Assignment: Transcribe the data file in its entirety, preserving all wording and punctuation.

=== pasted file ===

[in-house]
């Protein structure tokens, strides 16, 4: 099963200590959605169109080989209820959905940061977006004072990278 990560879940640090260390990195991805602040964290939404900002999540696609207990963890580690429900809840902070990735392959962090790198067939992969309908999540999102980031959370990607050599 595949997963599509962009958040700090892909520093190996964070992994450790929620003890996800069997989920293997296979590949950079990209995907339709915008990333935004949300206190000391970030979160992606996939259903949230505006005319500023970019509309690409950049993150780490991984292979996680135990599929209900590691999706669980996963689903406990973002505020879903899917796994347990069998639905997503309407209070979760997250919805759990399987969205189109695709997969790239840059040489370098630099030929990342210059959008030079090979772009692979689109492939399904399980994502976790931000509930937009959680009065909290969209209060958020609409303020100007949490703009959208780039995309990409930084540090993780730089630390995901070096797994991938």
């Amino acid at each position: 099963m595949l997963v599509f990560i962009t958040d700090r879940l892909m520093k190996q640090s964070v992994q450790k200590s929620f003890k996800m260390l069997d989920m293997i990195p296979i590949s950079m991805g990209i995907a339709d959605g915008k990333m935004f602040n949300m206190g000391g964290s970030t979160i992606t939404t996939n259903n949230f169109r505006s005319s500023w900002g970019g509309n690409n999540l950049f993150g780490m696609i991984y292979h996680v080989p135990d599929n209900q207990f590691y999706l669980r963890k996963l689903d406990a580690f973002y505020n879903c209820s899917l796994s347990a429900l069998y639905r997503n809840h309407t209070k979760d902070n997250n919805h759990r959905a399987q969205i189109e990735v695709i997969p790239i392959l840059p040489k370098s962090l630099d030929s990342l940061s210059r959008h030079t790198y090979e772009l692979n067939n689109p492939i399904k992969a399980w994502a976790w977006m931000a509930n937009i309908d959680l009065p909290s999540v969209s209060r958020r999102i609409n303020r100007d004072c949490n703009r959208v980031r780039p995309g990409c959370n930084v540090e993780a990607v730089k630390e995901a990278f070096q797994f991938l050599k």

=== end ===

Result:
[in-house]
């Protein structure tokens, strides 16, 4: 099963200590959605169109080989209820959905940061977006004072990278 990560879940640090260390990195991805602040964290939404900002999540696609207990963890580690429900809840902070990735392959962090790198067939992969309908999540999102980031959370990607050599 595949997963599509962009958040700090892909520093190996964070992994450790929620003890996800069997989920293997296979590949950079990209995907339709915008990333935004949300206190000391970030979160992606996939259903949230505006005319500023970019509309690409950049993150780490991984292979996680135990599929209900590691999706669980996963689903406990973002505020879903899917796994347990069998639905997503309407209070979760997250919805759990399987969205189109695709997969790239840059040489370098630099030929990342210059959008030079090979772009692979689109492939399904399980994502976790931000509930937009959680009065909290969209209060958020609409303020100007949490703009959208780039995309990409930084540090993780730089630390995901070096797994991938």
């Amino acid at each position: 099963m595949l997963v599509f990560i962009t958040d700090r879940l892909m520093k190996q640090s964070v992994q450790k200590s929620f003890k996800m260390l069997d989920m293997i990195p296979i590949s950079m991805g990209i995907a339709d959605g915008k990333m935004f602040n949300m206190g000391g964290s970030t979160i992606t939404t996939n259903n949230f169109r505006s005319s500023w900002g970019g509309n690409n999540l950049f993150g780490m696609i991984y292979h996680v080989p135990d599929n209900q207990f590691y999706l669980r963890k996963l689903d406990a580690f973002y505020n879903c209820s899917l796994s347990a429900l069998y639905r997503n809840h309407t209070k979760d902070n997250n919805h759990r959905a399987q969205i189109e990735v695709i997969p790239i392959l840059p040489k370098s962090l630099d030929s990342l940061s210059r959008h030079t790198y090979e772009l692979n067939n689109p492939i399904k992969a399980w994502a976790w977006m931000a509930n937009i309908d959680l009065p909290s999540v969209s209060r958020r999102i609409n303020r100007d004072c949490n703009r959208v980031r780039p995309g990409c959370n930084v540090e993780a990607v730089k630390e995901a990278f070096q797994f991938l050599k």